Do you know what Keep Alive in MQTT is and what it does? We’ll learn about MQTT’s Keep Alive implementation and why it’s essential in this blog. The keep alive feature, as its name suggests, is used to keep a network connection alive. This term isn’t just used in MQTT; it’s also used in a variety of other protocols. Keep alive ensures that the connection between a server and a client stays available and that both users are aware that they are connected. By guaranteeing that only one connection is used per client, network congestion and latency are reduced. This is especially useful in Machine-to-Machine interactions, because the nodes have very limited resources. This is why the Keep Alive feature is necessary in MQTT Broker client connection & communication.
Keep Alive in MQTT
We already know that MQTT is built on the TCP/IP model, which assures that packets are exchanged in a reliable, orderly, and error-free manner. In fact, MQTT’s transport layer employs Transmission Control Protocol, which includes its own Keep Alive capability. Then you might wonder why there is a requirement for an additional maintain alive implementation on the Application layer. Even with the TCP stay alive implementation, in real-world applications, particularly in the case of IoT devices with so many limitations on the network, the transfer between communicating clients can become out of sync due to clients crashing, unreliable networks, or other issues. Furthermore, because MQTT is client-decoupled, if a connection is only half-open, the side that is still connected continues to transmit messages and waits for acknowledgements.
How MQTT Keep Alive works
When the client connects to the broker, the client sends the broker a keep alive time interval in seconds. This interval specifies the maximum amount of time that the broker and the client may be unable to communicate with one another. There is no need to send an extra message to check if the connection is still open as long as messages are sent within the keep-alive period. If the client does not send a message during the keep-alive period, the broker must send a ping request packet to indicate that it is still reachable. The broker will respond to the client with a ping response packet, and the connection will be maintained. The keep alive timer is reset when the ping replies are received, and the cycle restarts. A client that does not send a message or a ping request packet in one and a half times the keep alive interval shall be disconnected by the broker. If the client does not get a ping response packet from the broker, the connection is expected to be closed. If the client has established a Last Will and Testament message, the LWT message will be forwarded to all subscribed clients during this disconnect.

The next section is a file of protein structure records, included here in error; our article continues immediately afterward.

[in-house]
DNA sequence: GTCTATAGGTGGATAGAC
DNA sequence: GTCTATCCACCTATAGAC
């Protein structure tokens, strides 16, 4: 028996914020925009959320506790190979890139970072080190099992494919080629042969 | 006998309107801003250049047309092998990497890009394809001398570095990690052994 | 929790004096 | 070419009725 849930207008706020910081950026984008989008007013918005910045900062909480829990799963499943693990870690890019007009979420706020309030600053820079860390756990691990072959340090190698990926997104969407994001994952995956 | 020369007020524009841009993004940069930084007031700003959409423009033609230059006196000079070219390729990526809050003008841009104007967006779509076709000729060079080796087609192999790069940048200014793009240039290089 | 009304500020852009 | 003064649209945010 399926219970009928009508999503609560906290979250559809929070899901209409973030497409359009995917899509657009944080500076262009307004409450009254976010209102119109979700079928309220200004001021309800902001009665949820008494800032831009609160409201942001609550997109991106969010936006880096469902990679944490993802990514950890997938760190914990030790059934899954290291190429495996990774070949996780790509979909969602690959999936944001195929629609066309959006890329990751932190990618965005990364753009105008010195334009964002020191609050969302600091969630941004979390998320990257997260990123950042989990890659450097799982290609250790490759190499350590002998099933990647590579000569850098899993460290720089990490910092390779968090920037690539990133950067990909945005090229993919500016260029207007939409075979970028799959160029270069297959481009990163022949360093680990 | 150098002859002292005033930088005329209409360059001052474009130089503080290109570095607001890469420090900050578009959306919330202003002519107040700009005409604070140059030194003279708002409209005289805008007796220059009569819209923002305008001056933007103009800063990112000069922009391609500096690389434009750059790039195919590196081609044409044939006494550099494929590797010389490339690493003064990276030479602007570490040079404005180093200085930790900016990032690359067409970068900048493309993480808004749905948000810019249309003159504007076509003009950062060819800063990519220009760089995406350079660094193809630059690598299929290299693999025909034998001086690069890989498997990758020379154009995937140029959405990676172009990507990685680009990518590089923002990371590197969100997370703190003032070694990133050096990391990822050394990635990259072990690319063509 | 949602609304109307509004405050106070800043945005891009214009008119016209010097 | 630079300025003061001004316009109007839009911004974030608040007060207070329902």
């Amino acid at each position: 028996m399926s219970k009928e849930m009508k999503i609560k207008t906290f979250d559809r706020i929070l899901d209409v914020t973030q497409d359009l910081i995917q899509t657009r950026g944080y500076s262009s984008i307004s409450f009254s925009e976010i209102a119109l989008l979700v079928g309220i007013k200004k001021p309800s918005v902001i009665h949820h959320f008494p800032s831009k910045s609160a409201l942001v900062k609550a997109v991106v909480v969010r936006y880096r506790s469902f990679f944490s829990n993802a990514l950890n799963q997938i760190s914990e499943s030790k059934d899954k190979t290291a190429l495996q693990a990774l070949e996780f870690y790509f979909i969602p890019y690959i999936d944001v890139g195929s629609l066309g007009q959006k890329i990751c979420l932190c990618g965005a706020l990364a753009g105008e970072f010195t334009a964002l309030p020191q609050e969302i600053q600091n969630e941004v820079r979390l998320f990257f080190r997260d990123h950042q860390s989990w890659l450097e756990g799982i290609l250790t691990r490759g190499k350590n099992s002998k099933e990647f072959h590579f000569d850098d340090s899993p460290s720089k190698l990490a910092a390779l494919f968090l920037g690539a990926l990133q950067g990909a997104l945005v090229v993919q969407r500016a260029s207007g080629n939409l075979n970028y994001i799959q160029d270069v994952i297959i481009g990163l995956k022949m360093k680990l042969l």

Here’s a simple example of how MQTT’s keep alive feature helps to keep network communication running smoothly. When particular circumstances, possibly related to temperature, are fulfilled, a sensor connected to the network is expected to send a message. The exact condition that causes the message to be sent cannot be measured, and it can happen at anytime. This sensor is beneficial for ensuring the safety of network-connected automated processes. Setting the keep alive interval to a low estimate ensures that the broker is always informed of the status of the client’s connection. A condition-driven message will be sent, or a steady flow of PINGREQ messages will verify that the client is connected. If the time interval is exceeded, the broker will terminate the connection and send the last will and testament message. This should contain warnings or alarms in the case of an essential network component like this sensor, so that preventative measures can be done.
Clients who have lost contact with their broker will, in most cases, try to reconnect. MQTT allows the broker to do a client take-over, which allows the broker to cancel a half-open connection and let the same client to establish a new connection. It’s a fail-safe to prevent devices from disconnecting from the network due to whatever condition triggered the half-open connection. Allowing brokers to participate in client takeovers can be essential to maintaining communication in a MQTT network. The takeover ensures that the client’s ability to restore communication with the broker is unaffected by the difficulty that resulted in a half-open connection. It eliminates a potential point of failure in the network when clients are unable to terminate connections on their own.
Another reason MQTT is a great solution for current distributed networks and inter-device communication is its keep alive feature. You can design a robust network solution that can endure instances of unstable connectivity with adequate configuration.